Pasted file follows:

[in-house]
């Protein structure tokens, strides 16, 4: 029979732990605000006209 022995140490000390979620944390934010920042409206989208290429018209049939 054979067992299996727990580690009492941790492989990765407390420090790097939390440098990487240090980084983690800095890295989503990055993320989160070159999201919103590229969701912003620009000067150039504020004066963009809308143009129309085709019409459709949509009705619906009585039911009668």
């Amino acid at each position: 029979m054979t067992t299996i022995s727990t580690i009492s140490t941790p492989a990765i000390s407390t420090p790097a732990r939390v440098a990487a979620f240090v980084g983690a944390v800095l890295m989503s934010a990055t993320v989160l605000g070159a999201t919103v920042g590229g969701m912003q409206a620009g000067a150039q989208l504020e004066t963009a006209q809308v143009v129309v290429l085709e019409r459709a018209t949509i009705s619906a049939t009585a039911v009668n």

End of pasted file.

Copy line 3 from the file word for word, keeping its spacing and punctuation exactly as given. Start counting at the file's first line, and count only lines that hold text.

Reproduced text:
């Amino acid at each position: 029979m054979t067992t299996i022995s727990t580690i009492s140490t941790p492989a990765i000390s407390t420090p790097a732990r939390v440098a990487a979620f240090v980084g983690a944390v800095l890295m989503s934010a990055t993320v989160l605000g070159a999201t919103v920042g590229g969701m912003q409206a620009g000067a150039q989208l504020e004066t963009a006209q809308v143009v129309v290429l085709e019409r459709a018209t949509i009705s619906a049939t009585a039911v009668n």